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Monday
Sep192011

Stretching Science.

“Make sure you stretch and get a good warm-up” is a phrase often heard. This advice however is slowly disappearing due to recent research. This article will discuss the research and provide information on when and how to stretch.

  Should I stretch before activity? Stretching before activity does not reduce the risk of injury. Several large prospective studies have shown no difference in injury rates when warming up for physical training with and without static stretching. Simply, this means you have the same chance of getting injured whether you stretch before activity or not. This suggests that there is no positive effect to stretching before an activity.   In fact if you stretch before activity, you might be decreasing your performance. Recent research has shown that static stretching before an activity creates a decrease (5 ‐ 28%) in most types of maximal muscular performance. Studies have shown that holding a stretch for the typical 20- 30 seconds will cause an immediate 5% reduction in strength. Also, the longer you hold the stretch the greater decrease in muscle activation, which can last up to 60 minutes.

  So how should I warm up? Progressive active warm-up routines are now recommended before any training and competition. A great way to get your muscles and joints ready is to use ‘dynamic stretching’. Starting your workout with 5 – 10 minutes of cardio is also a great idea.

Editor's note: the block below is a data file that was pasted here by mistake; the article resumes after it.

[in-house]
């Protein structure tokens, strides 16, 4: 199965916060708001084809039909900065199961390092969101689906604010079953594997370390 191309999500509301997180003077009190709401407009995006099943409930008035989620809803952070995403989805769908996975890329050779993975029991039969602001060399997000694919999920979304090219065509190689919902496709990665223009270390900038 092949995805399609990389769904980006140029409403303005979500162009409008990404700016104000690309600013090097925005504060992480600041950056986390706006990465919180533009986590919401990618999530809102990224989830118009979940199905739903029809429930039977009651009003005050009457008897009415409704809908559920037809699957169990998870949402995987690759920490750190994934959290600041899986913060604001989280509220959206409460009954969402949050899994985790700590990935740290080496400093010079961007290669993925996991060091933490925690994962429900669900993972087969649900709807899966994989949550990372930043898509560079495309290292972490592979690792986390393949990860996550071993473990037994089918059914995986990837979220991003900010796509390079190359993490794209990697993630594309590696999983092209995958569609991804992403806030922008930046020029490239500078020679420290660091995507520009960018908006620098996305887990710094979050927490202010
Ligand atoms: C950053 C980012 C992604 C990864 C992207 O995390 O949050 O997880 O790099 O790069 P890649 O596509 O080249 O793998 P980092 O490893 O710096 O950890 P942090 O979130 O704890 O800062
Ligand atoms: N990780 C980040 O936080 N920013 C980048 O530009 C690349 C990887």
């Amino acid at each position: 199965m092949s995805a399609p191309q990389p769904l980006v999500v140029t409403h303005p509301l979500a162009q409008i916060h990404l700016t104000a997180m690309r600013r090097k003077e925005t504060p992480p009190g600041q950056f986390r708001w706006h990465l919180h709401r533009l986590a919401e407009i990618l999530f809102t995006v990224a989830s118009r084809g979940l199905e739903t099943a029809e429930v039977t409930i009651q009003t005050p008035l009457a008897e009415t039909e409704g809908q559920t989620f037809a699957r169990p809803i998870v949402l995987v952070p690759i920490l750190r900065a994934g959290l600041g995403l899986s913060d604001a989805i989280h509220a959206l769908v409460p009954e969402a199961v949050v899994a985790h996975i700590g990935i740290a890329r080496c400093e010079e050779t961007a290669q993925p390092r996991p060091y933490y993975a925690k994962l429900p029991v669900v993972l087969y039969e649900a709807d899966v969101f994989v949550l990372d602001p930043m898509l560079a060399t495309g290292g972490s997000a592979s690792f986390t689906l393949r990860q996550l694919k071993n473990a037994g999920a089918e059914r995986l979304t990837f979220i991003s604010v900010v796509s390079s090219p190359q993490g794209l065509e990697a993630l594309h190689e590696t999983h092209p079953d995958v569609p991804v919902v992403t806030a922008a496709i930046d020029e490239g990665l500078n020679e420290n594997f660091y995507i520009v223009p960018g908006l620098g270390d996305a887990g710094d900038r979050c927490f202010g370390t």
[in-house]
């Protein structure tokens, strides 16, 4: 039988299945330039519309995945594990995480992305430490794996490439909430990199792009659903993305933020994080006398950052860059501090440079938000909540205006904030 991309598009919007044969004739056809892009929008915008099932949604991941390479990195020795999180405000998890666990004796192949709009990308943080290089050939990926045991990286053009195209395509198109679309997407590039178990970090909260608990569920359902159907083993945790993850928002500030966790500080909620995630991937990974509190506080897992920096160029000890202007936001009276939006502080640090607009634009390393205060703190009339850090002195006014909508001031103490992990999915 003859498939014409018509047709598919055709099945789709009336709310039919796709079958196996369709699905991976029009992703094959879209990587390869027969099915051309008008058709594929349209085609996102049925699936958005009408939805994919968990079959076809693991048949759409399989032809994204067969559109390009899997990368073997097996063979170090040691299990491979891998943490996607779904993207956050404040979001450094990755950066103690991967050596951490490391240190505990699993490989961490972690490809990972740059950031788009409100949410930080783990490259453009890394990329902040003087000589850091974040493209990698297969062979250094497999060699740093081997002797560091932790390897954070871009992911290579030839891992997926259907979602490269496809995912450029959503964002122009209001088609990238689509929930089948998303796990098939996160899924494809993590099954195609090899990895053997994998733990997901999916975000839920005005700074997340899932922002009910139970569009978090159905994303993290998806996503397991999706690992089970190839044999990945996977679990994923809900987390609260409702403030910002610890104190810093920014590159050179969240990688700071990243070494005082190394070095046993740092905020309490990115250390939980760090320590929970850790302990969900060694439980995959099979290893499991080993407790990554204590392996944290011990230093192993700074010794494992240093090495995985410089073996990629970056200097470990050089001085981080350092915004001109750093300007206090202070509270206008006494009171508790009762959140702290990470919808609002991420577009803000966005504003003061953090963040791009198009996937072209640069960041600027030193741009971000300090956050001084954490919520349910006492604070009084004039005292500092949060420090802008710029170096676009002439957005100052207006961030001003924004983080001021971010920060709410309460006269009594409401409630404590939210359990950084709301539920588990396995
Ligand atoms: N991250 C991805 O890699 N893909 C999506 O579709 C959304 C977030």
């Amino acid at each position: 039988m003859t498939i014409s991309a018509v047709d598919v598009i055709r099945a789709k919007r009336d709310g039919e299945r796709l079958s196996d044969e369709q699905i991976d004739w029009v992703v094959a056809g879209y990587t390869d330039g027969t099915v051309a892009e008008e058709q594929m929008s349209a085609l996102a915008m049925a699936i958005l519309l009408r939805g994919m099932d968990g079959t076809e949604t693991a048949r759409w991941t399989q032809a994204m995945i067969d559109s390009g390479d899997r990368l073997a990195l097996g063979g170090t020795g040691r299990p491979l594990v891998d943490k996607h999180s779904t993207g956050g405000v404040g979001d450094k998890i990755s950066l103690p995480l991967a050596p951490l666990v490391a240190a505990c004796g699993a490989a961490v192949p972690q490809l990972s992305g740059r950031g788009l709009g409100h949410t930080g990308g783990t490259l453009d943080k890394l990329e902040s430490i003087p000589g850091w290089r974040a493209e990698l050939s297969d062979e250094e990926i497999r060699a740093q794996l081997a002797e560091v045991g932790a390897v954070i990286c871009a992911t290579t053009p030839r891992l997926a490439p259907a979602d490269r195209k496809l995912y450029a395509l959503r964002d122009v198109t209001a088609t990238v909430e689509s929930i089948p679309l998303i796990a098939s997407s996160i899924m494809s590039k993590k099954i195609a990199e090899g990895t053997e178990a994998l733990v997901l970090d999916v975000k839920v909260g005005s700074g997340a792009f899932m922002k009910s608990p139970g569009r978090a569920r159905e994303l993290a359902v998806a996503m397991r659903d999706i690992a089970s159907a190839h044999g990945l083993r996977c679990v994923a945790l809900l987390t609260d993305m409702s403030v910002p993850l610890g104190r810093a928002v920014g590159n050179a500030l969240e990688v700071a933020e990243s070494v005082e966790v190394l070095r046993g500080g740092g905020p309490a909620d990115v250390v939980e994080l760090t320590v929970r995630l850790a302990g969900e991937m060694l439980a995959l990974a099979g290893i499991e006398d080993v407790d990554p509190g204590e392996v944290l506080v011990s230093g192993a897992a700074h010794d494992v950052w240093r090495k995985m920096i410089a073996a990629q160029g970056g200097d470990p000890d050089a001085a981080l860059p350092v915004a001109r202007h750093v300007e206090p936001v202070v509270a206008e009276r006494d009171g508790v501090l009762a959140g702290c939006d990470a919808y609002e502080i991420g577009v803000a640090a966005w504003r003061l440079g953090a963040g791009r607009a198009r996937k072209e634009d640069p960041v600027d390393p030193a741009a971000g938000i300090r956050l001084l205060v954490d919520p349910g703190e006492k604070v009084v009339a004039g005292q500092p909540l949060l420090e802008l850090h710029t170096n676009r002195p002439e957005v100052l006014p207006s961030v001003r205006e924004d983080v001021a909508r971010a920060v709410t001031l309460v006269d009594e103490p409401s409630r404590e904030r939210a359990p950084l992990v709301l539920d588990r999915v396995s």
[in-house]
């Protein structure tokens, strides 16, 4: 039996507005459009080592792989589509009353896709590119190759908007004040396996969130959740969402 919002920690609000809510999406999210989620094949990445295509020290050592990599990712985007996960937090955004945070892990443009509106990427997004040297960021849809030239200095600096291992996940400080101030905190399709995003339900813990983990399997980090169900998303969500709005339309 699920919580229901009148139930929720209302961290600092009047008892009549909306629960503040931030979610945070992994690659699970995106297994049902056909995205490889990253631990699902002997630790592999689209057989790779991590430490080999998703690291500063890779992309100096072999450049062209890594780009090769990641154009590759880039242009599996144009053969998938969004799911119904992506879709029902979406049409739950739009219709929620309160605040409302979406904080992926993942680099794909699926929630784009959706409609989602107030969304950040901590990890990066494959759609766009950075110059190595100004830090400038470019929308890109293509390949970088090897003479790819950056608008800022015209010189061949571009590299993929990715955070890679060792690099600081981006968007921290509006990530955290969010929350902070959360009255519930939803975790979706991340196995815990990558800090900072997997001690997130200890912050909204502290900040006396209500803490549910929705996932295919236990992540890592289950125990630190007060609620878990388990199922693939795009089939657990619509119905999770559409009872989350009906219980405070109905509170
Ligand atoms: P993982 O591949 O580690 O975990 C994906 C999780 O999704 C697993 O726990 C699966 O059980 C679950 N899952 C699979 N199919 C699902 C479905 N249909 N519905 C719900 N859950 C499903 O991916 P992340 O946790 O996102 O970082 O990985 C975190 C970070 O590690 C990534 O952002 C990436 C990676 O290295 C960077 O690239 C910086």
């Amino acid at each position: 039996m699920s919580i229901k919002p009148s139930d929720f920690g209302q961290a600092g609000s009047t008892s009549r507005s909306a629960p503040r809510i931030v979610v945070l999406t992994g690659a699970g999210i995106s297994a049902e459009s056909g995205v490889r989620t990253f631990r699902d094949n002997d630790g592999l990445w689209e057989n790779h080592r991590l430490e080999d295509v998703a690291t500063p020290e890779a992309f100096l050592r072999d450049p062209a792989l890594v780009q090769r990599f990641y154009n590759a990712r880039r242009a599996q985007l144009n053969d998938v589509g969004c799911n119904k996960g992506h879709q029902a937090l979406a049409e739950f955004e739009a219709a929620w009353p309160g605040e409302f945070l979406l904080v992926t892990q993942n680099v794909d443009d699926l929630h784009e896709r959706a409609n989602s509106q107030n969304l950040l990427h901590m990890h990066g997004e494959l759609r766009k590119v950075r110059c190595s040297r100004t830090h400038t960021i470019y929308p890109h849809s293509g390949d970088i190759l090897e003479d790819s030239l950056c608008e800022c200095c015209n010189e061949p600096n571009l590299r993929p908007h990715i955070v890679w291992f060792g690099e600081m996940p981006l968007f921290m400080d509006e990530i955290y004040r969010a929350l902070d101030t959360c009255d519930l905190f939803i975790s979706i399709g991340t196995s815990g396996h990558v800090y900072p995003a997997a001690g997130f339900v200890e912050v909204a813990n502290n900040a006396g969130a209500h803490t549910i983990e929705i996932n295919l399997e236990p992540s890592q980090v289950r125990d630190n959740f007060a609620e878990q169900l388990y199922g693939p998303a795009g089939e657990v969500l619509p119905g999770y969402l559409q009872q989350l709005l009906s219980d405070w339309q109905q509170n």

When should I use static stretching? Don’t get me wrong, stretching is great, you just have to realize why, when and how to stretch. If you stretch before activity, you may be decreasing your performance. Why? Many people are ‘stiff’ and need to increase their flexibility – this is the reason to stretch, not to decrease risk of injury before competition. When? Stretching after your workout is recommended when your muscles are still ‘warm’. However, static stretching pretty much anytime is fine, just try to leave an hour between when you stretch and before you start exercising. How?  To gain flexibility, it is best to perform a slow, comfortable stretch – it should never be painful and holding for a minimum of 20 seconds is recommended.

Please don’t hesitate to contact me should you have any questions: drplante@targettherapeutics.com

Yours in good health,
Dr. Pierre – D. Plante
Chiropractor
Chiropractic Sport Sciences Resident
Active Release Technique Provider
Certified Strength and Conditioning Specialist
Contemporary Medical Acupuncture
Certified Kinesiotape Practitioner